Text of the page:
Latin America & Caribbean

Mexican government releases files on missing students

A pedestrian walks past banners with pictures of some of the 43 missing students of Ayotzinapa College Raul Isidro Burgos, along Reforma Avenue in Mexico City, Mexico September 29, 2015. Image copyright Reuters
Image caption A little over a year after the disappearance of the student teachers their images are still evident in many cities in Mexico.

The Mexican attorney general has made public the file on last year's disappearance of 43 student teachers who clashed with the police.

Arely Gomez Gonzalez released more than 80 volumes of material.

The case has prompted protests across Mexico, increasing pressure on President Enrique Pena Nieto.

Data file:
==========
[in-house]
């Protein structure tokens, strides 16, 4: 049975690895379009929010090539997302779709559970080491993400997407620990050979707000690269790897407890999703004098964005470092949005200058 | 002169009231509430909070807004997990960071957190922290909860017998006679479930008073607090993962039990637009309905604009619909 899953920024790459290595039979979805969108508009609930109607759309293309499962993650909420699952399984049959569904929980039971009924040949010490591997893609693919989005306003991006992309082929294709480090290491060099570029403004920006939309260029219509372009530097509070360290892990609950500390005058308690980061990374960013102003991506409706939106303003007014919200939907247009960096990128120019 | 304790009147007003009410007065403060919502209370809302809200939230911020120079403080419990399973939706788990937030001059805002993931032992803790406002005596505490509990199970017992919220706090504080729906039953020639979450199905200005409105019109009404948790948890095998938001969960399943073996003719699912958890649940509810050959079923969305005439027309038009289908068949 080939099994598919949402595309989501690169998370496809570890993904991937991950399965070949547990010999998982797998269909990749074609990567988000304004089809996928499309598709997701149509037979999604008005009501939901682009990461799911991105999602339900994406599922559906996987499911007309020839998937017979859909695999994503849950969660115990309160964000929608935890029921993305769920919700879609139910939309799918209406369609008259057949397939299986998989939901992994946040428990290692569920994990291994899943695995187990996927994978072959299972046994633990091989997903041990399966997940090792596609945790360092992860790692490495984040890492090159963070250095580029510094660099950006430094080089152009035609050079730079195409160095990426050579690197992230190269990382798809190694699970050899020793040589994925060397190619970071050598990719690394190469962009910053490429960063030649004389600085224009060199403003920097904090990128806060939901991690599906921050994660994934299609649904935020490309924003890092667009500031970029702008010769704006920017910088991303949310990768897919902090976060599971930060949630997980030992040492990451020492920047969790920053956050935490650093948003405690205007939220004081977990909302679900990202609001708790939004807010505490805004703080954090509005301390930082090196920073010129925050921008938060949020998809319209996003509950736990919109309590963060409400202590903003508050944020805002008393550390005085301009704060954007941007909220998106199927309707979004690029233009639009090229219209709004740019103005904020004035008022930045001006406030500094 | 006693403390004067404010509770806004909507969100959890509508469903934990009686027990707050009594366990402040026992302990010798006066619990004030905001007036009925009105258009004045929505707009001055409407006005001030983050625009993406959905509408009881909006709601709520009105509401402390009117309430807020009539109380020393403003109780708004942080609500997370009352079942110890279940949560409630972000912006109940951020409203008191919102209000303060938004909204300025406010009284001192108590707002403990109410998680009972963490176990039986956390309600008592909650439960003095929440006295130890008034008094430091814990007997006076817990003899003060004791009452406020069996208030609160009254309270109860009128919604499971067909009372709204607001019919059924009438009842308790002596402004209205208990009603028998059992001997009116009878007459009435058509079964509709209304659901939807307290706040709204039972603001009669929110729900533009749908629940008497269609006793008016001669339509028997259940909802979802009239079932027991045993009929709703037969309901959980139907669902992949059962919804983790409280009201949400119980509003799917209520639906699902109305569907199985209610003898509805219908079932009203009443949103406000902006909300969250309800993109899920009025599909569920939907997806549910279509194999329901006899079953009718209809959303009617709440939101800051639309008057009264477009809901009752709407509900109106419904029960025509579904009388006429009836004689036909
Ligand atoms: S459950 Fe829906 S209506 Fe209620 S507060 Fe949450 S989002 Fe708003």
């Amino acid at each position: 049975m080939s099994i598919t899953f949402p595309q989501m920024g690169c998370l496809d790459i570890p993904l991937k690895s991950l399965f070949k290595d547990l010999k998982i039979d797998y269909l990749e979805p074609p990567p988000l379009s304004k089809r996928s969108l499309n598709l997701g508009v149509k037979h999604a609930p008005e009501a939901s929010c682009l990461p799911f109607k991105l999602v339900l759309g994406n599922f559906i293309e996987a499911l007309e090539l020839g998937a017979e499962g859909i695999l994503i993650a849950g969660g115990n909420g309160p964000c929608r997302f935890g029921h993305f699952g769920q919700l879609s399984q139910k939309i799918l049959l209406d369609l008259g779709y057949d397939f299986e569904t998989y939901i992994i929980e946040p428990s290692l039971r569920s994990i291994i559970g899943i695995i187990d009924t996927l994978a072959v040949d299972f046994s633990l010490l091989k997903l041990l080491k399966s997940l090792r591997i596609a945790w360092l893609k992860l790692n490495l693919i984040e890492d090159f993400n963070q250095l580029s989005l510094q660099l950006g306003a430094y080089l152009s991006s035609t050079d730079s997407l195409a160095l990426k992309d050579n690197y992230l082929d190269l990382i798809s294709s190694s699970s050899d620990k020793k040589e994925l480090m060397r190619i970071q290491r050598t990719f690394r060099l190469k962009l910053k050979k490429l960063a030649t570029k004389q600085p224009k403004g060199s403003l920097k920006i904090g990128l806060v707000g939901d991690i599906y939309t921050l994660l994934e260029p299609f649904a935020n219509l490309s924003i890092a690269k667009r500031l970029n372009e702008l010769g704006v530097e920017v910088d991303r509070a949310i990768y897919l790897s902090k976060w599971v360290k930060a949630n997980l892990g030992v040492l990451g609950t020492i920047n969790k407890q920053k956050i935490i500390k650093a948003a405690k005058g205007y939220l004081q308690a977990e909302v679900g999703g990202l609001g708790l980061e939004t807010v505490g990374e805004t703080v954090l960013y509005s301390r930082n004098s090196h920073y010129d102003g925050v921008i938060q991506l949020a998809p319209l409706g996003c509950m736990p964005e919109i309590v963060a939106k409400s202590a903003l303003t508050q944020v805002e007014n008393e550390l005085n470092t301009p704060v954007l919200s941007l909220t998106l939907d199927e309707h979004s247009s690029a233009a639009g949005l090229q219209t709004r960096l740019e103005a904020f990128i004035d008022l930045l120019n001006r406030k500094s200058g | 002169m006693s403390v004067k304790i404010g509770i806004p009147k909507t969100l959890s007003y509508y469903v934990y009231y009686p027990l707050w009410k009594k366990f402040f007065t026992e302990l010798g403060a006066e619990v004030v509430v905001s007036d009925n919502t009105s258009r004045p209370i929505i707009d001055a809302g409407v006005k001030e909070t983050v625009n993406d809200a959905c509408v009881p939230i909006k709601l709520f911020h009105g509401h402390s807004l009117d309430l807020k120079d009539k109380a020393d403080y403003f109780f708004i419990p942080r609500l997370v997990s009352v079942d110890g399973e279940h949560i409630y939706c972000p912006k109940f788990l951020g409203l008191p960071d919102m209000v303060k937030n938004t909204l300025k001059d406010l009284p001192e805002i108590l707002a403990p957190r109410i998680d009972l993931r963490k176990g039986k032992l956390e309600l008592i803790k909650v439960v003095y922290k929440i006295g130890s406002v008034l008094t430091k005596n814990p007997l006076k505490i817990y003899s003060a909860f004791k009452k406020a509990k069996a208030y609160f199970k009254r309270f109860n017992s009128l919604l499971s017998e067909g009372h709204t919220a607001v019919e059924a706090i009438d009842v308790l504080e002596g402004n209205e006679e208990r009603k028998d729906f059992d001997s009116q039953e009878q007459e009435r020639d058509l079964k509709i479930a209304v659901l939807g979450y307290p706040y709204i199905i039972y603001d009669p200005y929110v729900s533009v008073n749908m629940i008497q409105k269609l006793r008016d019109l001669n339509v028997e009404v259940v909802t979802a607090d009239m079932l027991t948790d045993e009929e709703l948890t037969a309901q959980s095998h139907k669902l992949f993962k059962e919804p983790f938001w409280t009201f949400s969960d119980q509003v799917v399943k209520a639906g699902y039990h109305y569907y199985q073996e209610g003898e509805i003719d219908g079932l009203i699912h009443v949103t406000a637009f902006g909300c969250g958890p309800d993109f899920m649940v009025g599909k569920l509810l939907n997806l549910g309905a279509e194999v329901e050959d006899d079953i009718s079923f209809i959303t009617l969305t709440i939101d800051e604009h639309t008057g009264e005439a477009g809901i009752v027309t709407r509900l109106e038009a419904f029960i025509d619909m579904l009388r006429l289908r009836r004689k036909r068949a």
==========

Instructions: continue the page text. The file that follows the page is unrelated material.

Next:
Relatives dispute his government's account that police in Guerrero state handed the students over to a gang who killed them and burnt the bodies.

The attorney general's office said the document had taken around 100 investigators seven months to compile.

But an international panel of experts said it had found many flaws in the investigation.

It concluded that the government's account that the students were incinerated beyond identification at a rubbish dump was physically impossible.

It said official reports appeared to downplay the presence of federal police and troops near the areas where the students were seized.

The experts said the army had refused to allow them to interview soldiers.

The attorney general has said her office has not closed the file and will continue to investigate the case.

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